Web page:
puffylover

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Q: suppose the air hockey puck table is not completely frictionless. if the puck loses 6J of energy due to friction, over 05.m of travel, what is the force due to friction on the puck?

A: got it W=Fd

explanation:
"the work-kinetic energy theorem tells us that if 6J of KE were lost, then 6J of work was done on the puck"

so quick question: this whole scenario cannot be compared to the first law of thermo? U=Q-W? Because then I think well the puck slowed down so it must have done work on something.... which is wrong. I'm guessing U=Q-W can only be applied to gases?
 

RogueUnicorn

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the friction work is lost in a mechanical sense, to heat. the surrounding gases, the ice etc capture this energy and their internal energies are increased, but it's not recoverable in this system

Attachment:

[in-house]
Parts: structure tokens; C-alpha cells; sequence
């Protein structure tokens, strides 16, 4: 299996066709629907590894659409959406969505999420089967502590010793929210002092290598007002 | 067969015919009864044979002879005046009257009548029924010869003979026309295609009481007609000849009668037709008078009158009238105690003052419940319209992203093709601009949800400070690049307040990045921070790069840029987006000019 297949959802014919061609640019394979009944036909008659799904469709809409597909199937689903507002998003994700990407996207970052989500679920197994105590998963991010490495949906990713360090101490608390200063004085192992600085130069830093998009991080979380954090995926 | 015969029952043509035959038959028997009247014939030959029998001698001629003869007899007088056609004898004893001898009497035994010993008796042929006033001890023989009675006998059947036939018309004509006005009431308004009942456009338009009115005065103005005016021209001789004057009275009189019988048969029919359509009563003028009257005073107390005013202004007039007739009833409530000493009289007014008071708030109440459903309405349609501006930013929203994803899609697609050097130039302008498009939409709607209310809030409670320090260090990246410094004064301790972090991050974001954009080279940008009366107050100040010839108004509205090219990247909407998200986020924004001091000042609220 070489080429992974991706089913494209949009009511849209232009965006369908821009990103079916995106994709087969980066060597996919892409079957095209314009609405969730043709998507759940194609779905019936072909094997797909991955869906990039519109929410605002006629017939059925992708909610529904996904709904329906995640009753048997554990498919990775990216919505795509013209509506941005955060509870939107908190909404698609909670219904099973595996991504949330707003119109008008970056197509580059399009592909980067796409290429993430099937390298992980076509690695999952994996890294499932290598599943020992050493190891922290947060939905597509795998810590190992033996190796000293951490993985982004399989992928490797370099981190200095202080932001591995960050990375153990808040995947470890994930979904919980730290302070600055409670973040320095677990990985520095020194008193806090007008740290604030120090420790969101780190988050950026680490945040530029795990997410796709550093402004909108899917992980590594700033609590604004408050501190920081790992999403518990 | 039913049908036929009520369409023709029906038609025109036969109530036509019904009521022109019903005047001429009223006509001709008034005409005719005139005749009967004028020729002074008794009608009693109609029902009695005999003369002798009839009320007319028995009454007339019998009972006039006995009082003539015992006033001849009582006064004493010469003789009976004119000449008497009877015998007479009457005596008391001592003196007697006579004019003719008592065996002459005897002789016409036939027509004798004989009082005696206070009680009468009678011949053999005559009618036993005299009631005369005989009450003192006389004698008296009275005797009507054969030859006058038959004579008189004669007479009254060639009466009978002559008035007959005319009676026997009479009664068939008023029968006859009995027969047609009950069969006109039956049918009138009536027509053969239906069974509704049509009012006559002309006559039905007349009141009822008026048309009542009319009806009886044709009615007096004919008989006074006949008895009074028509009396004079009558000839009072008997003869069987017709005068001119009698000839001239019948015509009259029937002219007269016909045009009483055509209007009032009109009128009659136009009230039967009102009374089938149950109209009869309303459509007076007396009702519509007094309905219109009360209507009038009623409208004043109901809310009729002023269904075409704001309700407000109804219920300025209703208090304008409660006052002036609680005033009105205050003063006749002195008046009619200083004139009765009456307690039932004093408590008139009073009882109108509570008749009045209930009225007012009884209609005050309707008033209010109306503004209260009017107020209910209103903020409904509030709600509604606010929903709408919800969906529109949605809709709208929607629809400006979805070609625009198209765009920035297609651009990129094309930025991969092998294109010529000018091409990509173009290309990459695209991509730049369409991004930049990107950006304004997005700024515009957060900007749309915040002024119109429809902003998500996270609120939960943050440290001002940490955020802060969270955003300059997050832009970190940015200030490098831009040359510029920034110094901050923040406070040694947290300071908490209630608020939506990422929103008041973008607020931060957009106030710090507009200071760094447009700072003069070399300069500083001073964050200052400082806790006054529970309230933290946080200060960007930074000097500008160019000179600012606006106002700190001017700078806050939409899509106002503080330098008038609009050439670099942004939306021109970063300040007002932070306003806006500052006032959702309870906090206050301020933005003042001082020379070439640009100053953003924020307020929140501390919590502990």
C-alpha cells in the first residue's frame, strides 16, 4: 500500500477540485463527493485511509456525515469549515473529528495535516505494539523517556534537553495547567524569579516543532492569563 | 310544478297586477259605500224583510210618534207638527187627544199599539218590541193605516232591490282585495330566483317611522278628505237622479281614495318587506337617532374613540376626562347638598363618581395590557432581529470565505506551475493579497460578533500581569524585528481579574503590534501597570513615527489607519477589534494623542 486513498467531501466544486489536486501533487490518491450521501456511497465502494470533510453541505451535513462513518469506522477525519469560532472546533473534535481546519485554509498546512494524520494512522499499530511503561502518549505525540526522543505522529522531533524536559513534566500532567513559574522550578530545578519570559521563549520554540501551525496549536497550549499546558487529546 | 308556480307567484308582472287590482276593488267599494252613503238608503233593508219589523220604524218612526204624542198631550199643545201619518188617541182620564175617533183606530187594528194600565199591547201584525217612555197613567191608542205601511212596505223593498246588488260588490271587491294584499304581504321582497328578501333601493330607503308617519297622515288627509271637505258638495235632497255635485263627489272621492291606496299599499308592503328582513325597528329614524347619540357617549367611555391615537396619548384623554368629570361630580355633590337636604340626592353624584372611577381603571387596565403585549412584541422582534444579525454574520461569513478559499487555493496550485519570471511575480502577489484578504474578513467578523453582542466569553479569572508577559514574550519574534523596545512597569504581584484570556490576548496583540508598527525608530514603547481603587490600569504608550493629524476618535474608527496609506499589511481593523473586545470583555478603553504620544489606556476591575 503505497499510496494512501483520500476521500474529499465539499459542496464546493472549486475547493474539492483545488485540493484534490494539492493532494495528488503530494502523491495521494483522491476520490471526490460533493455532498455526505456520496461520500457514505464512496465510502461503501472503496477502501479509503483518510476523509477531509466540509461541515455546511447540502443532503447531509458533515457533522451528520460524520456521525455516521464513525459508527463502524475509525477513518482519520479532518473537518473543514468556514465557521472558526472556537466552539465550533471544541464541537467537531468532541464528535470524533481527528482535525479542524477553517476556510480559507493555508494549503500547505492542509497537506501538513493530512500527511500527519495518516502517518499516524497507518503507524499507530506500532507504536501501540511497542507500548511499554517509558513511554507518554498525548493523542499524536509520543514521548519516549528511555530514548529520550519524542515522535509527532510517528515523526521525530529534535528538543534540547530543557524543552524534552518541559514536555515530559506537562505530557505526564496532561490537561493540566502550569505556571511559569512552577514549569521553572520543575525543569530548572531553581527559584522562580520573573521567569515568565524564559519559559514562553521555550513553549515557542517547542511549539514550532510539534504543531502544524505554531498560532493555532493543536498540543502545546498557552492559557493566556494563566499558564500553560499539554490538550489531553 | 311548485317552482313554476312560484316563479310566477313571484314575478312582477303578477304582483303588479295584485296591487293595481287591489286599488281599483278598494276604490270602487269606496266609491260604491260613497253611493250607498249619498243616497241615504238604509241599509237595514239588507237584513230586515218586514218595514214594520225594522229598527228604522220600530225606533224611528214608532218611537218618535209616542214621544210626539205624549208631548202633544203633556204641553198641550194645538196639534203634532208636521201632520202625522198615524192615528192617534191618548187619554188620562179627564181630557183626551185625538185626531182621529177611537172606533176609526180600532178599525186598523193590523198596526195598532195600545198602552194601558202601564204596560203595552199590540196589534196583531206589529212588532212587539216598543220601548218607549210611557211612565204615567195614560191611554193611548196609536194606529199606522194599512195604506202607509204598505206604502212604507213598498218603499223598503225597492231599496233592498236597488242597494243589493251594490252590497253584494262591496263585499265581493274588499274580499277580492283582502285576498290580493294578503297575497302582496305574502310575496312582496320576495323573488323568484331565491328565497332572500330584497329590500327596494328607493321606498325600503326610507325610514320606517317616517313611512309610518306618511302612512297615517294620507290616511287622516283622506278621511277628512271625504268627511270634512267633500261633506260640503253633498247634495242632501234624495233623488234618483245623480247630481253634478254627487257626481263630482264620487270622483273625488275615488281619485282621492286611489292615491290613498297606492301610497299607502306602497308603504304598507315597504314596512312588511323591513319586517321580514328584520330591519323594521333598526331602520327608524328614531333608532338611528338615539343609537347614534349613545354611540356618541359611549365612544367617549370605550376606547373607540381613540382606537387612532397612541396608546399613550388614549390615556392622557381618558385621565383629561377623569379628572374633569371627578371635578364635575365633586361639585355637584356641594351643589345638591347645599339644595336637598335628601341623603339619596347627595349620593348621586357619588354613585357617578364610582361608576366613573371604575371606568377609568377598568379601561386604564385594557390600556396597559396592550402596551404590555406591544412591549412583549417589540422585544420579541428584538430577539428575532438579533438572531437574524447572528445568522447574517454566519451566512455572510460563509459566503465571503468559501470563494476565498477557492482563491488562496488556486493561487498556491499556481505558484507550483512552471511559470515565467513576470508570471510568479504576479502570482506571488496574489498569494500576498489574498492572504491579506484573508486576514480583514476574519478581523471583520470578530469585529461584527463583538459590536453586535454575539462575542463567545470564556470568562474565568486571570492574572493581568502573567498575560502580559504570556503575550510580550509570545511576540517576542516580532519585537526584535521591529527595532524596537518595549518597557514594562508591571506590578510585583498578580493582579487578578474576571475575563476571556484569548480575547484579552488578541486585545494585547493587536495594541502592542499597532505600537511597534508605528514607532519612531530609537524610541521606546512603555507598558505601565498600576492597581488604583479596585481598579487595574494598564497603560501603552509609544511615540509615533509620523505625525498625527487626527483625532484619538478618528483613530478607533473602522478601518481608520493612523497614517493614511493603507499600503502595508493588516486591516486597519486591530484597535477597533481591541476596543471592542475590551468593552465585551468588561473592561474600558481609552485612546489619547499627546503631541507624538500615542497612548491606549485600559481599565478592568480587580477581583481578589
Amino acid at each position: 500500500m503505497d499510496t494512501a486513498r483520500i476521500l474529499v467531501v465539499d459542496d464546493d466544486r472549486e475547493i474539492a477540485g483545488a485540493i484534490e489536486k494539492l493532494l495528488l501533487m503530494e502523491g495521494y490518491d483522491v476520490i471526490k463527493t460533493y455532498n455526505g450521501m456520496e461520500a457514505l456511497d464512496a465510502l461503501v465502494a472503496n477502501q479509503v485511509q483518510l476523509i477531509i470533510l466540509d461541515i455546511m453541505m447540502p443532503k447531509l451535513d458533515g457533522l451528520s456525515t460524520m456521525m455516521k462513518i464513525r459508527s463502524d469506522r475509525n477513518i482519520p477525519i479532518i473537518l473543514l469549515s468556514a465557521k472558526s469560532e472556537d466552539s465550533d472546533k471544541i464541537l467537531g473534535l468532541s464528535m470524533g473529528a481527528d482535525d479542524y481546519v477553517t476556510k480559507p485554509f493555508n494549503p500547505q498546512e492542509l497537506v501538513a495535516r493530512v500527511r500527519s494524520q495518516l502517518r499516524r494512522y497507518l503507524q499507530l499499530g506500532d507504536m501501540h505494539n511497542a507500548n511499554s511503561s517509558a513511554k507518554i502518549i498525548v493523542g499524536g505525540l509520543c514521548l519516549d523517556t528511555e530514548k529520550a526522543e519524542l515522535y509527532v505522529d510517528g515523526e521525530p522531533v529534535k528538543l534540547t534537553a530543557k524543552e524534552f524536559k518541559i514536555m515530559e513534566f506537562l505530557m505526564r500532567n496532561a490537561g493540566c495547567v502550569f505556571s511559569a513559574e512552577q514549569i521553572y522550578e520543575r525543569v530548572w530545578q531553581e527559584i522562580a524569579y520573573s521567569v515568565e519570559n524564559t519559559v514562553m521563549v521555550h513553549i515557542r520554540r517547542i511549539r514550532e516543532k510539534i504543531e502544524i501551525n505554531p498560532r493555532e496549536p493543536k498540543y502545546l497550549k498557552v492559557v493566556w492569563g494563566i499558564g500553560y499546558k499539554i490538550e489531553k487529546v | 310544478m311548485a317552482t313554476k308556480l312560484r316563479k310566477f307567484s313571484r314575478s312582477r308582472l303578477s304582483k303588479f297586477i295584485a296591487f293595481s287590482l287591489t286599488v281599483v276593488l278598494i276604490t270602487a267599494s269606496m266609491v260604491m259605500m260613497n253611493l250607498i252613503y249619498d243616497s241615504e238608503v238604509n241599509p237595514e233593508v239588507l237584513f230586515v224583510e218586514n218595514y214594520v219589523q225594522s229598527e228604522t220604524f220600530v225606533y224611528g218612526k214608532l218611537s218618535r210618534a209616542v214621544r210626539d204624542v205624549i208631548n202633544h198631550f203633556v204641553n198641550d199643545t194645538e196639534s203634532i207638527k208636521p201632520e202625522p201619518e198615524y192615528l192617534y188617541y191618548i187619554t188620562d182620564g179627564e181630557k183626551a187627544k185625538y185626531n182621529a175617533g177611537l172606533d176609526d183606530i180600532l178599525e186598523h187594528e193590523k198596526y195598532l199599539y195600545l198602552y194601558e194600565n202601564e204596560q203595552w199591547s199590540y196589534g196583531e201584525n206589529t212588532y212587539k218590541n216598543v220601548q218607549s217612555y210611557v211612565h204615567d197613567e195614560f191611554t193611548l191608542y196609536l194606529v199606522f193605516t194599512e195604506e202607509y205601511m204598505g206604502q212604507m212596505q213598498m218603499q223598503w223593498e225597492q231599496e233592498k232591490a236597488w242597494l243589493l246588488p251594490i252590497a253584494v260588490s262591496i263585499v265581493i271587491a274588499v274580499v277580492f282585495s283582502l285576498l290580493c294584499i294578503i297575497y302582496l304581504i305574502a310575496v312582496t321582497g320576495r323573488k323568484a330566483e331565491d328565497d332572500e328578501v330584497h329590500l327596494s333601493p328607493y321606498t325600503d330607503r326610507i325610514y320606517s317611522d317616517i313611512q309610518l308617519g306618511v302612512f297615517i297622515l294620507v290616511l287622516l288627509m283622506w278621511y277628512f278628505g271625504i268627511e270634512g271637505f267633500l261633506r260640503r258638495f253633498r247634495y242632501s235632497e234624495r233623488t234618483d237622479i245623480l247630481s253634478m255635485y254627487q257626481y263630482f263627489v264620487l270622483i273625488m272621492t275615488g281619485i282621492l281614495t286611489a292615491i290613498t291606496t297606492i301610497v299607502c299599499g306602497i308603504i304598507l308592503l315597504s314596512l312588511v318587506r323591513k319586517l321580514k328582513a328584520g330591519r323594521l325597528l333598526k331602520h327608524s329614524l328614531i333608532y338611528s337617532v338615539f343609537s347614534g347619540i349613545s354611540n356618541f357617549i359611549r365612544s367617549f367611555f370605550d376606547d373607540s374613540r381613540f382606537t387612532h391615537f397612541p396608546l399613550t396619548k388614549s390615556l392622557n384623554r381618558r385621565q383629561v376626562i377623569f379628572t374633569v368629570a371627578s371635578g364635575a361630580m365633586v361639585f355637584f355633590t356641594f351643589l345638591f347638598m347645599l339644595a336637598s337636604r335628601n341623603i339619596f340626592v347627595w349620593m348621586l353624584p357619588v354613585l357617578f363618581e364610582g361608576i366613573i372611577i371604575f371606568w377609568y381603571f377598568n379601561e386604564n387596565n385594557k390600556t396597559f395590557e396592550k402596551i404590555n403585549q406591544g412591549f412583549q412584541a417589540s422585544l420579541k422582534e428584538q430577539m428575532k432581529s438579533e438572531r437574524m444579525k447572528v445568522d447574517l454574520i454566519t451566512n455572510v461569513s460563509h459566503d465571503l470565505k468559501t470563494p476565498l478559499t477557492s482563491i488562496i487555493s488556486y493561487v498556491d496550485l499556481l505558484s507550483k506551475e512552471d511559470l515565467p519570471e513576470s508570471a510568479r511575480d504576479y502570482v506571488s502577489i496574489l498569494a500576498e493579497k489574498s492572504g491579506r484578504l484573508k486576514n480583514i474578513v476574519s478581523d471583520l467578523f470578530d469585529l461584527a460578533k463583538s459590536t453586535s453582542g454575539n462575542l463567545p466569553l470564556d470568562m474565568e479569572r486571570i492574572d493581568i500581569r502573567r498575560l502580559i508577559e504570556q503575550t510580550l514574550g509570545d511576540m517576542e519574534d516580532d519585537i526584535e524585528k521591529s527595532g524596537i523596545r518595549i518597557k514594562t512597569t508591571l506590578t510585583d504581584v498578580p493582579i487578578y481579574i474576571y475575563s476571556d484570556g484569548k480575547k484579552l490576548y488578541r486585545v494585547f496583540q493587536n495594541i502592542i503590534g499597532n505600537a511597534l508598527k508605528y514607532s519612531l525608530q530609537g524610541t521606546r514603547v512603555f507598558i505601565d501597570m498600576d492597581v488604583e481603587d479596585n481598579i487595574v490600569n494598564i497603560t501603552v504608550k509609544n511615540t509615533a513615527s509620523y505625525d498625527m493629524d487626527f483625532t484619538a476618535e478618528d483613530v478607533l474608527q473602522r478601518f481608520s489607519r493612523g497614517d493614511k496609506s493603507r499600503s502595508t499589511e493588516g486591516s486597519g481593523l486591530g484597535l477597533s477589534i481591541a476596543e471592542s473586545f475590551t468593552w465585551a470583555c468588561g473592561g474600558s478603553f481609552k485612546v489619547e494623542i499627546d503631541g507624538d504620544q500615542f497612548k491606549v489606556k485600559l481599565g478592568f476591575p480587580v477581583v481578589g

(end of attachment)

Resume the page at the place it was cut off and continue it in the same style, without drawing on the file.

puffylover

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do u mind explaining that further... i'm still a lil confused... what's doing work on what... the friction (surface) is doing work on the puck right? so what gains internal energy? the puck?
 

loveoforganic

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Both the puck and the ice. The molecules of both move/vibrate slightly more quickly due to the energy conferred from friction.